The Gal in the Blue Mask:
What books have most inspired you?  Who are some authors that have inspired your writing style?

David Bernstein:
Stephen King's It.  I  hated reading until a friend of mine handed me a copy of it.  I couldn't put it down and, when I finished it, I went out and bought more King books.  I was hooked from that point on.  I read tons of Leisure horror titles, too.  I'd say those books were the most influential, but I think "horror" itself is the most influential thing of all.  I've always loved horror everything: movies, books and Halloween.

The Gal in the Blue Mask:
What do you think makes a good story?

David Bernstein:
All the stuff a character has to endure.  I don't care so much about how they appear.  So many people do, it seems.  I love twists and turns too, when you think you know what's going on and then the story takes a sharp turn.  Being shocked, whether by unexpected events or actions.

The Gal in the Blue Mask:
What does it take for you to love a character?  How do you utilize that when creating your characters?

David Bernstein:
How they react to obstacles.  Seeing what a character does in daily life as well as when the s hit hits the fan shows me a lot.  With my own writing, I work and rely on the story first.  The characters reveal themselves along the way regardless of how they look or what they do for a living.  I let the story define them.

The Gal in the Blue Mask:
Which, of all your characters, do you think is the most like you?

David Bernstein:
Riley from Amongst the Dead because she never quits and is a tough cookie.  She goes through so much turmoil and - well, I don't want to give anything away.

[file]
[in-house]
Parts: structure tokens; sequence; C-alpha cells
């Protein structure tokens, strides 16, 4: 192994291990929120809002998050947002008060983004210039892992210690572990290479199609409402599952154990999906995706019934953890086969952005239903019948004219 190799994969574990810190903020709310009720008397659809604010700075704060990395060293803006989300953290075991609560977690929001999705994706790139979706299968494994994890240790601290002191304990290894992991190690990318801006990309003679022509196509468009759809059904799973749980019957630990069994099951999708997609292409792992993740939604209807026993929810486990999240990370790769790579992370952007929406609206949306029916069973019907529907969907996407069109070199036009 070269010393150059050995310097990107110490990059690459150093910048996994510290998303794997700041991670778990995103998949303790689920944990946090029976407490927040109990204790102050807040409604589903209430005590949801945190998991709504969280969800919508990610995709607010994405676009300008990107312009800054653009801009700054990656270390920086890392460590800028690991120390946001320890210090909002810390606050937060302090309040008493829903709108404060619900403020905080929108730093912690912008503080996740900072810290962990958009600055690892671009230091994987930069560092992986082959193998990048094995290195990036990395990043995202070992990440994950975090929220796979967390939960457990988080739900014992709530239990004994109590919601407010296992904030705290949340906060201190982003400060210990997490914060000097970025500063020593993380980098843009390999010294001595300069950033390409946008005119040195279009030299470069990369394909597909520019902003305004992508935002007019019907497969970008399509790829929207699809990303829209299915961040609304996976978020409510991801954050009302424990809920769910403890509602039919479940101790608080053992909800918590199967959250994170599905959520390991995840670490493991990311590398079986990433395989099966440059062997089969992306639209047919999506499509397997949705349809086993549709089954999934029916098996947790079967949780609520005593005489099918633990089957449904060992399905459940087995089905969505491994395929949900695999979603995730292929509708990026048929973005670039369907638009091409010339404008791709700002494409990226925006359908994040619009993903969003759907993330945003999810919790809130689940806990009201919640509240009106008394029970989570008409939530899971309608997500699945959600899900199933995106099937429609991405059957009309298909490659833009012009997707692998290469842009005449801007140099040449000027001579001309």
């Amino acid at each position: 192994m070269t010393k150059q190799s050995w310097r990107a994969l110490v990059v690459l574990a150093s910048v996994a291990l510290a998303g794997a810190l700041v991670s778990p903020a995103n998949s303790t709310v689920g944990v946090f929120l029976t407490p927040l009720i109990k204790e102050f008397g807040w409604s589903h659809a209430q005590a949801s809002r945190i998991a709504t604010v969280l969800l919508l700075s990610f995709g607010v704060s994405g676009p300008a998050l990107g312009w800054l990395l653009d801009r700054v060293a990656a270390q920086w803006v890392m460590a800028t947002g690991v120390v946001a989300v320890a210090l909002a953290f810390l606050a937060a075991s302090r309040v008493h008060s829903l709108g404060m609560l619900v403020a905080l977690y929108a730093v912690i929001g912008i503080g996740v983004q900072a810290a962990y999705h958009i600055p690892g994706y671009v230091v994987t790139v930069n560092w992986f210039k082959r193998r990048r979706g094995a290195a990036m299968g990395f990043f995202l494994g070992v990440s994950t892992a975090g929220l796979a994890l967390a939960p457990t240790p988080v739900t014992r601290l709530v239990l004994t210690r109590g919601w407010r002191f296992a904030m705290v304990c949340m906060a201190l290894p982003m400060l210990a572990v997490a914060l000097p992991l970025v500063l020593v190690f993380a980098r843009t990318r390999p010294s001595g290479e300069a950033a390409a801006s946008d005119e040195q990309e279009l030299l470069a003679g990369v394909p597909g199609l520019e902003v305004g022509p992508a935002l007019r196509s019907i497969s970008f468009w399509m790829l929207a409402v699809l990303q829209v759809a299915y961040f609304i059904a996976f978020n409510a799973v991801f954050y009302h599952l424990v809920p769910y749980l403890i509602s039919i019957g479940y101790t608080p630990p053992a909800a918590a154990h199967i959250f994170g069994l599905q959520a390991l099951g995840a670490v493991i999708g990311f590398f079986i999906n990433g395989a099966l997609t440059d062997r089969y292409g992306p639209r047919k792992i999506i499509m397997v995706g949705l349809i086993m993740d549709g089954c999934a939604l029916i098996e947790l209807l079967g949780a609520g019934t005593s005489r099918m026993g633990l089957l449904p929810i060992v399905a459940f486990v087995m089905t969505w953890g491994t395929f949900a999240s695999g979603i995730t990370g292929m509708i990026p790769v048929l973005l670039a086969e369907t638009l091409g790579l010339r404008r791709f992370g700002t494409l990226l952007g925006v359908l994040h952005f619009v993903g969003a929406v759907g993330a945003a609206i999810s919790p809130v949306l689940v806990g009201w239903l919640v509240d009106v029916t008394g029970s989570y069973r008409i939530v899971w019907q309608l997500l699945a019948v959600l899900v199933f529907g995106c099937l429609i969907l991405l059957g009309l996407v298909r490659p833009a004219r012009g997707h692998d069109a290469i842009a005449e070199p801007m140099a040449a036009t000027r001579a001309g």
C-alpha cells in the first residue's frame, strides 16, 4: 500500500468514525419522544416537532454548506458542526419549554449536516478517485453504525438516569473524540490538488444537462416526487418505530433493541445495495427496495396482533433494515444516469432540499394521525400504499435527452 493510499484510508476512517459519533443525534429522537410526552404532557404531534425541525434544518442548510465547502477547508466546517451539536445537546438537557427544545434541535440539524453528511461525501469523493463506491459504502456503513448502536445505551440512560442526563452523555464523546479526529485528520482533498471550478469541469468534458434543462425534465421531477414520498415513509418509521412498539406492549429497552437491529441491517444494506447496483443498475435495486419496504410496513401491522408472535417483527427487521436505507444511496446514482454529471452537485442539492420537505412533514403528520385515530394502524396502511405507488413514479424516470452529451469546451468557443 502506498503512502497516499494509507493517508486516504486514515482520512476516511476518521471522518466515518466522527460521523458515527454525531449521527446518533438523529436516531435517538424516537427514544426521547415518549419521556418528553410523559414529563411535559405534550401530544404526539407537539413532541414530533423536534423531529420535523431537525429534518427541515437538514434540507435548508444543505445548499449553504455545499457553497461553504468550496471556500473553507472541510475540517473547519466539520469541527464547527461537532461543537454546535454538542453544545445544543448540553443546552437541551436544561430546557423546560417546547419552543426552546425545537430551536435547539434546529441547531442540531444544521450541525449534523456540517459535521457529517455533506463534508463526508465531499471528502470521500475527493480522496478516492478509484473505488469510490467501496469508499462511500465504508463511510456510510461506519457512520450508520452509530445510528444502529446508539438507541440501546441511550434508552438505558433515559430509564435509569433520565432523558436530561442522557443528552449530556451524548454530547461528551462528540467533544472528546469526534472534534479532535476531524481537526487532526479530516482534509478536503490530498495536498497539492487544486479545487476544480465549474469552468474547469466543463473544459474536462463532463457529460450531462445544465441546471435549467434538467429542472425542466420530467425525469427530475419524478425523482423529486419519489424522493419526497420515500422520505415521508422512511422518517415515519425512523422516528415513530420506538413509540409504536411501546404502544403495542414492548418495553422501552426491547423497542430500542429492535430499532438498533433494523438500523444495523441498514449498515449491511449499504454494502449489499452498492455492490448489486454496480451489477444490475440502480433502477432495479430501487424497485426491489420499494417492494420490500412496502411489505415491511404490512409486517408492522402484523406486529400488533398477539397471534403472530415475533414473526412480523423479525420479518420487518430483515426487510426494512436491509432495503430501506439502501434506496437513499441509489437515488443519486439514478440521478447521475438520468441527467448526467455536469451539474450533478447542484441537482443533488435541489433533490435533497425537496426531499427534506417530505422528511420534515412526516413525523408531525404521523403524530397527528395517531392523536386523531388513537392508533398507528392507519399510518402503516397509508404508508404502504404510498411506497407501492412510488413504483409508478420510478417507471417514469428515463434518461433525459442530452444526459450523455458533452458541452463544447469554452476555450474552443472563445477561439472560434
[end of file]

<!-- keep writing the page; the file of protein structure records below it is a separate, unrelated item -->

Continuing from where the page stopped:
The Gal in the Blue Mask:
Are you turned off by a bad cover?  To what degree were you involved in creating your book covers?

David Bernstein:
Bad covers are a turnoff.  A cover is an advertisement to read your book, so it should look as magnificent as possible.  However, that won't necessarily stop me from reading a book IF it's an author I like or the book sounds awesome and was recommended to me.  But let's be honest, the first thing we see is the cover and that can influence a few seconds decision on whether to investigate the book further.
            To some degree, I've been involved with most of the book covers, but I like leaving it up to the publisher as to the final product.  I'm usually asked what I'd like to appear on the cover, what direction, stuff like that.  I always give my input, but I never throw a tantrum if it comes out differently than I imagined.  All in all, I consider myself lucky when it comes to covers.  I've been pretty happy with most of them.

The Gal in the Blue Mask:
What have you learned creating your books?

David Bernstein:
I came into writing horror knowing NOTHING and NO ONE in the business.  I wrote short stories and submitted them, learning along the way.  I knew how to write and the rules of grammar and whatnot, but nothing of the industry.  I've learned so much I couldn't possibly write it all here.  But to name a few things:
  1. Patience is a must when it comes to writing, submitting, editing and promoting.
  2. Humility.  Learn that you won't please everyone and that that is okay.  You just want to please more than you don't.
  3. Be courteous to editors and let your work speak for itself.  Don't tell them how great your story is - that's just a NO NO.
  4. Try to publish in multiple places so if one goes under you aren't left with a mess, and you have houses to publish your manuscripts with.
  5. GO to conventions.  It's very important to get out there, meet others and network.  I'm not comfortable in crowds or with new people, but I did it and did it knowing no one in the business.  I went to StokerCon alone and met people, pitching my novel and was signed.